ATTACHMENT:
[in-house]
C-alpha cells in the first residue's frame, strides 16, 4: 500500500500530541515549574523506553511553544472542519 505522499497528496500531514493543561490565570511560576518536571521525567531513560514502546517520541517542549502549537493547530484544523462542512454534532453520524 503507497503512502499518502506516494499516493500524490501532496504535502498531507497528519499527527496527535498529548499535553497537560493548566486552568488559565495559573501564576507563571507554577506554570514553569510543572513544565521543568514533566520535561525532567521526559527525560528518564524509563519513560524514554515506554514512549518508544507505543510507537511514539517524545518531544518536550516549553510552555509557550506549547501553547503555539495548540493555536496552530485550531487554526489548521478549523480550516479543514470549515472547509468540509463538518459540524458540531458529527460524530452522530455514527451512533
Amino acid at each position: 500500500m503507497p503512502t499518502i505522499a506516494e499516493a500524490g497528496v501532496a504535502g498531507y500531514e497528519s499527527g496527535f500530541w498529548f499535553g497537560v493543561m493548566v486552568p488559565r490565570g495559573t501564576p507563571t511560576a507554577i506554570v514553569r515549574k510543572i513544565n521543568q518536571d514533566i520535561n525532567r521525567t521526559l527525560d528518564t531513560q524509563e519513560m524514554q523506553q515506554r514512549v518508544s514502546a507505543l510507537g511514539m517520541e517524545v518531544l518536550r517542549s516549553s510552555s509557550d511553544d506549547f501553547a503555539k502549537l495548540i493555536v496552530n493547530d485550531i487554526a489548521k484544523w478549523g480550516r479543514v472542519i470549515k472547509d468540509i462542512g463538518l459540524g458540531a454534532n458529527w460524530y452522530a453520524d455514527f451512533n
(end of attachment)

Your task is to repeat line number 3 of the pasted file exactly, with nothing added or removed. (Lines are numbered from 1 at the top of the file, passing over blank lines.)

Amino acid at each position: 500500500m503507497p503512502t499518502i505522499a506516494e499516493a500524490g497528496v501532496a504535502g498531507y500531514e497528519s499527527g496527535f500530541w498529548f499535553g497537560v493543561m493548566v486552568p488559565r490565570g495559573t501564576p507563571t511560576a507554577i506554570v514553569r515549574k510543572i513544565n521543568q518536571d514533566i520535561n525532567r521525567t521526559l527525560d528518564t531513560q524509563e519513560m524514554q523506553q515506554r514512549v518508544s514502546a507505543l510507537g511514539m517520541e517524545v518531544l518536550r517542549s516549553s510552555s509557550d511553544d506549547f501553547a503555539k502549537l495548540i493555536v496552530n493547530d485550531i487554526a489548521k484544523w478549523g480550516r479543514v472542519i470549515k472547509d468540509i462542512g463538518l459540524g458540531a454534532n458529527w460524530y452522530a453520524d455514527f451512533n